Eurovision 2009 Kicks Off In Moscow, Russia
The Eurovision Song Contest 2009 has opened today in Moscow, Russia. The 54th singing contest featuring Europe’s best will take place May 12-16 at the sold-out Olympic Indoor Arena in Russia’s capital. Forty-two European nations have entered to participate in this year's event. Russia won the rights to host Eurovision 2009 after Russian singer Dima Bilan placed first at last year’s Eurovision contest in Belgrade, Serbia. This year will be the first time for Russia to host the Eurovision Song Contest.
How Does Eurovision Work?
Eurovision Song Contest began in 1956 and enjoys an audience of anywhere between 100 and 600 million viewers each year. Participating European countries choose a representative who sings live in the contest’s finals. All participating members than vote to determine the winner. The winning nation has to host the contest in the upcoming year. The songs presented at the contest have to be new and cannot be commercially released or broadcast before the contest.
This Year's Controversy
With the Eurovision Song Contest being staged in Russia for the first time in the history of Eurovision, controversy could not be avoided. Georgia has withdrawn from this year's contest twice. First, the reason cited for withdrawal was the 2008 conflict in South Ossetia in which Russia intervened. However, later the decision was reversed. When a representative from Georgia was finally selected, the Eurovision governing body has rejected the lyrics of the song titled “We Don’t Want to Put In,” claiming the song is making political references to Russia’s Prime Minister Vladimir Putin. After the contestants from Georgia refused to change the lyrics of the song, they were disqualified for breaking the contest’s rules that require abstinence from political messages by contestants. In addition, Latvia has originally withdrawn over not being able to cover the entrance fee for financial reasons. However, it was later confirmed that Latvia would still participate. This year’s surprise is the duo of Jewish and Arab songstresses who will sing a song called "There Must Be Another Way." The two women hope their song will resonate with the rest of the world and will spread their message of peace. Moreover, Russia’s own entry has raised many eyebrows within Russia. Anastasia Prikhodko will represent Russia at Eurovision 2009, but is ethnically Ukrainian. Half of her entry song’s lyrics are also sung in Ukrainian. Many Russian critics were surprised by Prikhodko’s choice and said she should not be representing Russia. However, Prikhodko’s song placed first in the Russian Eurovision nationals after viewer voting.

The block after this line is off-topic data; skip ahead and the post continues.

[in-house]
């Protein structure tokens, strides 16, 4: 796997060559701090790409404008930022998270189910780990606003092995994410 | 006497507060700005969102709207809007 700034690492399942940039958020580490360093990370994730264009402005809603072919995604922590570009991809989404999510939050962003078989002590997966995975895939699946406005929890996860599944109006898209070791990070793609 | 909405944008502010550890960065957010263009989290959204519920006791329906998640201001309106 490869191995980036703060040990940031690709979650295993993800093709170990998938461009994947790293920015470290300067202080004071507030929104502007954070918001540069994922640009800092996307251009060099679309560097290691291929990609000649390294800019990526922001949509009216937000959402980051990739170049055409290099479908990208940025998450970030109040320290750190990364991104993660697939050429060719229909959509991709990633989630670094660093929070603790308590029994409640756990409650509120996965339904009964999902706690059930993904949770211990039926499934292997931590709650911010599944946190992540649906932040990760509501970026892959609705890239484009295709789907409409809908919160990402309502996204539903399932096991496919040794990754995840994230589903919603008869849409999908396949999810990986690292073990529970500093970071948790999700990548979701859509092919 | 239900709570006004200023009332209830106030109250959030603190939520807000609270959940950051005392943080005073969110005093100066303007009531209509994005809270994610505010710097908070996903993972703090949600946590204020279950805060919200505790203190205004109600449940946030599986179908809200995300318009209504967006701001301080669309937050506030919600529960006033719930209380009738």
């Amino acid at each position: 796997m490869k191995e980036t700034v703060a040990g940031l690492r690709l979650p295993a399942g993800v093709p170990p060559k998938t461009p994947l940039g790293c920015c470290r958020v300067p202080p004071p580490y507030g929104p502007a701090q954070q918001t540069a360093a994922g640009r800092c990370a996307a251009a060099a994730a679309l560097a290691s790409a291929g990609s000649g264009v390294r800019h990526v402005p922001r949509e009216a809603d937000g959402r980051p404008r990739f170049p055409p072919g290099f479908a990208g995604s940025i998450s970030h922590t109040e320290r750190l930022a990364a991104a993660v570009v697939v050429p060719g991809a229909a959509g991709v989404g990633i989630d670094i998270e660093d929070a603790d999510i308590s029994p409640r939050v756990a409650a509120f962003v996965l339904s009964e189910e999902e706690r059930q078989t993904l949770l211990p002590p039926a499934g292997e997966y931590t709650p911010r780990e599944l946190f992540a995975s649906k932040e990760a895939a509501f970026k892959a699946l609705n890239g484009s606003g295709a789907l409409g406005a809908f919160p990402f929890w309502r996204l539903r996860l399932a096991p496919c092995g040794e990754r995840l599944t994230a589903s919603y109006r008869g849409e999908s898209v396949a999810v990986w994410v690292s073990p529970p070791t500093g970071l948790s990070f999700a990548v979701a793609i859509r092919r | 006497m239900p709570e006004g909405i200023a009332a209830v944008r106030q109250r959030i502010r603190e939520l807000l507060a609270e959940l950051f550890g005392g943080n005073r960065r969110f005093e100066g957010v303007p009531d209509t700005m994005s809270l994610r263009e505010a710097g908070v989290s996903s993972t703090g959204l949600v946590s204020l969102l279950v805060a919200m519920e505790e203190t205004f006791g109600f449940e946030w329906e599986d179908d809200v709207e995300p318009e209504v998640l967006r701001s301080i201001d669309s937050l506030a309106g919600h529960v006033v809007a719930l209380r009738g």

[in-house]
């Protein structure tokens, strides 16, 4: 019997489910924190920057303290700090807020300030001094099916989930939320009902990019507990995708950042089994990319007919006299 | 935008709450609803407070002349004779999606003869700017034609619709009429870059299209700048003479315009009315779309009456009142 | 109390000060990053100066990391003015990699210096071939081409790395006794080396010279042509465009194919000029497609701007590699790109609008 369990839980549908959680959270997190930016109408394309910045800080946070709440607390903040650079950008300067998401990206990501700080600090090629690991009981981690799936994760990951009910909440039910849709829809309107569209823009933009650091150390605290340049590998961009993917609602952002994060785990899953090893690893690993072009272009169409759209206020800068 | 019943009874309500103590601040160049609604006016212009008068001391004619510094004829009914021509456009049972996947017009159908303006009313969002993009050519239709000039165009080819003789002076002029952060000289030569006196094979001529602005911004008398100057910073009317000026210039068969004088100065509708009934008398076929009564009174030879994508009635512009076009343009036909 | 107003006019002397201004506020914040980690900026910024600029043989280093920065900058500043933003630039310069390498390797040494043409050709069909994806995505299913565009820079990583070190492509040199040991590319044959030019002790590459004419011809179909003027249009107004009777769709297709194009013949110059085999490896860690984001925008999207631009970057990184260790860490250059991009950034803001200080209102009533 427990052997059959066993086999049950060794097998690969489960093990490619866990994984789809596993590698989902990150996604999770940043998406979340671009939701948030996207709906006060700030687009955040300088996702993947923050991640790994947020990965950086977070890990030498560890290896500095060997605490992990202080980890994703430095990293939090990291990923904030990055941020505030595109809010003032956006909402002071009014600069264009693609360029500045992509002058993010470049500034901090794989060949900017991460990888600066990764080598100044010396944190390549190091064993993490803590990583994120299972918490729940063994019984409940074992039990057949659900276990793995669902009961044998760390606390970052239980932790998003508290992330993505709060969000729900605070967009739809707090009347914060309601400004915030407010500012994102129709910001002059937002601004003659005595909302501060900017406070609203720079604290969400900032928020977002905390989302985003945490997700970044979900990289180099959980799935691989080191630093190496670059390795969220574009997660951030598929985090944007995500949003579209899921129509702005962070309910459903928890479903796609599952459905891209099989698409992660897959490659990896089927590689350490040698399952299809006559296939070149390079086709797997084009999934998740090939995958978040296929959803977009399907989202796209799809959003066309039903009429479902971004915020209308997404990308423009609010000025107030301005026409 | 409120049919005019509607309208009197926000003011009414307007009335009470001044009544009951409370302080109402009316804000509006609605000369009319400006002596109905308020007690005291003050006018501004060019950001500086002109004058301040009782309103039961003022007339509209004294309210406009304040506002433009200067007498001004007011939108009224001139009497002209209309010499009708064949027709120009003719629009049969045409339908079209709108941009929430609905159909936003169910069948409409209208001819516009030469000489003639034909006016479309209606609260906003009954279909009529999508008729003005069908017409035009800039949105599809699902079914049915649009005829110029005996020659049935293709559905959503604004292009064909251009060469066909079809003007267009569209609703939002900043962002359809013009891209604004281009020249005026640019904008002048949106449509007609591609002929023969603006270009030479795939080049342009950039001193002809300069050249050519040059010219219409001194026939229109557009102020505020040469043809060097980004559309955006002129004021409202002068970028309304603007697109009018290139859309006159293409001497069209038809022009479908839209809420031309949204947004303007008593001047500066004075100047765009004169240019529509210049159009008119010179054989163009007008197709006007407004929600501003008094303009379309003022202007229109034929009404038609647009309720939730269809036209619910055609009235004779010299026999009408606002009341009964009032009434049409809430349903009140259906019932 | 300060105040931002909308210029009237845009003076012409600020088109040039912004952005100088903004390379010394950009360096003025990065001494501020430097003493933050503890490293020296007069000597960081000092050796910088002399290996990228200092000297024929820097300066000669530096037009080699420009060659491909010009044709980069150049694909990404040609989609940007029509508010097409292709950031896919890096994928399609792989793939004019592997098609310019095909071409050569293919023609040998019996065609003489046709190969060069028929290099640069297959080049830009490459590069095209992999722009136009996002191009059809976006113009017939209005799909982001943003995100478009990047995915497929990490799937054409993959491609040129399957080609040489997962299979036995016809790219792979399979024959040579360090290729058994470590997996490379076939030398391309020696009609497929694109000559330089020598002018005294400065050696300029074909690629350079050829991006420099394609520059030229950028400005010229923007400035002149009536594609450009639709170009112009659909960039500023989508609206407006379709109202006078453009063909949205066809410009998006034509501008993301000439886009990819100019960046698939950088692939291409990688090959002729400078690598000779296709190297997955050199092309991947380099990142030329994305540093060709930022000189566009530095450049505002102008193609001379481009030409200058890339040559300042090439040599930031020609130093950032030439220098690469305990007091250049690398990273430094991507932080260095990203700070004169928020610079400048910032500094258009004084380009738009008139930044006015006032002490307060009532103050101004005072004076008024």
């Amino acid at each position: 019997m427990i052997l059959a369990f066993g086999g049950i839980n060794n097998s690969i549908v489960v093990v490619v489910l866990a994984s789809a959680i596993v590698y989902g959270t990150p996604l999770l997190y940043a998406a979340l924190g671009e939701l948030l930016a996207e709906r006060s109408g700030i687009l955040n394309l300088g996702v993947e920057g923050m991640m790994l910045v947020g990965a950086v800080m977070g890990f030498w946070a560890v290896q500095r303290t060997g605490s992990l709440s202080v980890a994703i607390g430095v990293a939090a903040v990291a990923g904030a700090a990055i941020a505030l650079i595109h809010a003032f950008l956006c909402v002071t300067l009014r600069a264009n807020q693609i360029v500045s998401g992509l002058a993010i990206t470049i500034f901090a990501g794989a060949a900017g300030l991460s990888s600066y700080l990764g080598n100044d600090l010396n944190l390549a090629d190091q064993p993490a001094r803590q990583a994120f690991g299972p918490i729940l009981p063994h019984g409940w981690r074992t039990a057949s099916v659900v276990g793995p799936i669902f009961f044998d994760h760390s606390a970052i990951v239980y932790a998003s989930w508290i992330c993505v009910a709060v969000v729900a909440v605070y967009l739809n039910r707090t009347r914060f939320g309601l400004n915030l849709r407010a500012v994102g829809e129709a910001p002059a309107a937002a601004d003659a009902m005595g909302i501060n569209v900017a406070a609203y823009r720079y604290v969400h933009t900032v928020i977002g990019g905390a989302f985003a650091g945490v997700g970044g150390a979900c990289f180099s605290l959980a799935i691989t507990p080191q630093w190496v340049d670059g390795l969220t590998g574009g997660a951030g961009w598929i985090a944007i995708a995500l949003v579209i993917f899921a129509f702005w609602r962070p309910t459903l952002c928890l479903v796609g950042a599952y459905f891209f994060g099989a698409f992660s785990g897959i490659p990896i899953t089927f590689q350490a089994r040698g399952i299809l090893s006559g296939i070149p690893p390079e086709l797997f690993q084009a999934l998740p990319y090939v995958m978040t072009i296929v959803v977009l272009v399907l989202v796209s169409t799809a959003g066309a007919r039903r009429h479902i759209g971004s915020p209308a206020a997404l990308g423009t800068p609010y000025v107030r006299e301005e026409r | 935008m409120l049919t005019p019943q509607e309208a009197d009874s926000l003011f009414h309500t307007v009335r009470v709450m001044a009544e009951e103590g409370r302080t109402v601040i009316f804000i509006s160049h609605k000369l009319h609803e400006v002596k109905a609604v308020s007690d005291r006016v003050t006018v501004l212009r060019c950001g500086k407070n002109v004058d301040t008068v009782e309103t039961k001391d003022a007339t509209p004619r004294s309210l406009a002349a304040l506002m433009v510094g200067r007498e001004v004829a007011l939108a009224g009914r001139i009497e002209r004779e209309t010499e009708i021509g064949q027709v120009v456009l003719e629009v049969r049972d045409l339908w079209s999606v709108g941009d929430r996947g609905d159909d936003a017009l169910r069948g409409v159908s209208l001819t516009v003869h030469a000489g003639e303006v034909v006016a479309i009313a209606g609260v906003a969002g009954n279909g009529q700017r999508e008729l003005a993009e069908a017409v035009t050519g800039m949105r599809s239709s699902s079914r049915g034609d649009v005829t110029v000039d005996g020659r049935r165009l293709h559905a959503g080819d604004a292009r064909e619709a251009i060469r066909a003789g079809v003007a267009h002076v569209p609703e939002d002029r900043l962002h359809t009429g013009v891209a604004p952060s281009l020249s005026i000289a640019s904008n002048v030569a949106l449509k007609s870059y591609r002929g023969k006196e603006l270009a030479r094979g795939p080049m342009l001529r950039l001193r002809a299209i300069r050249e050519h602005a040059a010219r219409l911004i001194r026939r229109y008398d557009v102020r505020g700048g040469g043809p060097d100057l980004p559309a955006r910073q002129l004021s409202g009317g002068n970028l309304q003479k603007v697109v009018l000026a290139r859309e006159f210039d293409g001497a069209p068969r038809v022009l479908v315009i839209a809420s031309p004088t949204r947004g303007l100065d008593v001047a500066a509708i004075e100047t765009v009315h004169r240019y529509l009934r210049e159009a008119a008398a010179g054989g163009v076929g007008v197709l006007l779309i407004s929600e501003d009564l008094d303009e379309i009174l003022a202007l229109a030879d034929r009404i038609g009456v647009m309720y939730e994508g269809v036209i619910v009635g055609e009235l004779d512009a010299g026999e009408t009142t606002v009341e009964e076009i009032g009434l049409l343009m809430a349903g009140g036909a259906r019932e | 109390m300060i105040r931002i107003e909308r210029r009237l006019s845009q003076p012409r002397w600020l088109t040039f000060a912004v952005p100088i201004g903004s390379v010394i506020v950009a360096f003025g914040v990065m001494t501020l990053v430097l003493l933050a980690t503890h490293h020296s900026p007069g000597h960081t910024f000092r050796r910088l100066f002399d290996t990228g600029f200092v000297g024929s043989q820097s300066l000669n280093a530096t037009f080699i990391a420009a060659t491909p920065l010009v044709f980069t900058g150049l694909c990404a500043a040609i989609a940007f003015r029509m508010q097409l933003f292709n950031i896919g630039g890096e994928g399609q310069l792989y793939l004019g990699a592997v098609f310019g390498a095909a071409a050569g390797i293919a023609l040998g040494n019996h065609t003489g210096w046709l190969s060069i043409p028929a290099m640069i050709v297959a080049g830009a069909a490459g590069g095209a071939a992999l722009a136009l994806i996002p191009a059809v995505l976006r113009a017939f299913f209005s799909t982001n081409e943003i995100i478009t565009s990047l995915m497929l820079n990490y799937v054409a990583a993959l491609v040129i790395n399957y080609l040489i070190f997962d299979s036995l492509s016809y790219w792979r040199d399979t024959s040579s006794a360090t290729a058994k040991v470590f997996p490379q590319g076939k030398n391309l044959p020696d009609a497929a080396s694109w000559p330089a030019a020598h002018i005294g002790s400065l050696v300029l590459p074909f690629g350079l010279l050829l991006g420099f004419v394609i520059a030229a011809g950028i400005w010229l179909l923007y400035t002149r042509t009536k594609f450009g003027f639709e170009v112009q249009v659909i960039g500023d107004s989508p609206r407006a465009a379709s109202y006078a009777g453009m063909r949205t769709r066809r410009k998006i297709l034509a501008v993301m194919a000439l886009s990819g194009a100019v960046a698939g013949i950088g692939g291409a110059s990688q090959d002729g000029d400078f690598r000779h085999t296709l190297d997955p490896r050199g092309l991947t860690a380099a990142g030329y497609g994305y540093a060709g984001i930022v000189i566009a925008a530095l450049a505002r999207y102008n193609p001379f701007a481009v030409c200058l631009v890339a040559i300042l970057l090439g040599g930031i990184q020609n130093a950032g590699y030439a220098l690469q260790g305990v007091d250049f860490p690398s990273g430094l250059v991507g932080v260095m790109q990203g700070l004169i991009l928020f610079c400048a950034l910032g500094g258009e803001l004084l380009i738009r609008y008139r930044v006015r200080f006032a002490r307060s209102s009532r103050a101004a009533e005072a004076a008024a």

Eurovision limited to Europe?
It has been said that Eurovision cannot garner sufficient interest globally. Some say that Eurovision is losing scale in Europe itself. In the last couple of years, western European nations started losing interest in Eurovision after Eastern European states claimed victory after victory, giving each other highest marks. The Eurovision Song Contest has been accused of political influence whereby countries allocate their votes in accordance with the political preferences of their governments rather than the artistic abilities of contestants. In response to these criticisms, it was announced that a national jury would now judge the contest. Whether general voting will still occur and have any influence in determining the winner of the contest remains to be seen in Moscow this week. This year, however, singers from Britain, Norway and Greece are among heavy favourites. Organizers hope that the interest of Westerners in Eurovision will go up after the U.S. talk show diva Oprah Winfrey invited two contestants representing Germany to speak on her show. The German duo Alex Swings Oscar Sings has an American connection with one of the singers Oscar Loya originally from California. Marilyn Manson’s ex-wife, the burlesque striptease dancer Dita von Teese was the inspiration behind the duo’s song Miss Kiss Kiss Bang. There are rumours that von Teese will take part in duo’s Eurovision performance.
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The Eurovision 2009 song contest will officially open in Moscow on Sunday, the contest's organizers said.
Moscow won the right to host the event for the first time after Russian pop singer Dima Bilan took first place in last year's Eurovision, held in Belgrade, with his song Believe.
The official opening ceremony will start at 10:00 p.m. Moscow time (6:00 p.m. GMT) and will be broadcast by Russia's TV Channel One.
Representatives of 41 European countries plus Israel will take part in the competition, to be held at the Olimpiisky Sports Complex, built for the 1980 Olympic Games, on May 10-16.
This year Russia will be represented by Ukrainian singer Anastasia Prikhodko.
Over 8,500 police and security officers will be on duty at the Eurovision 2009 Song Contest.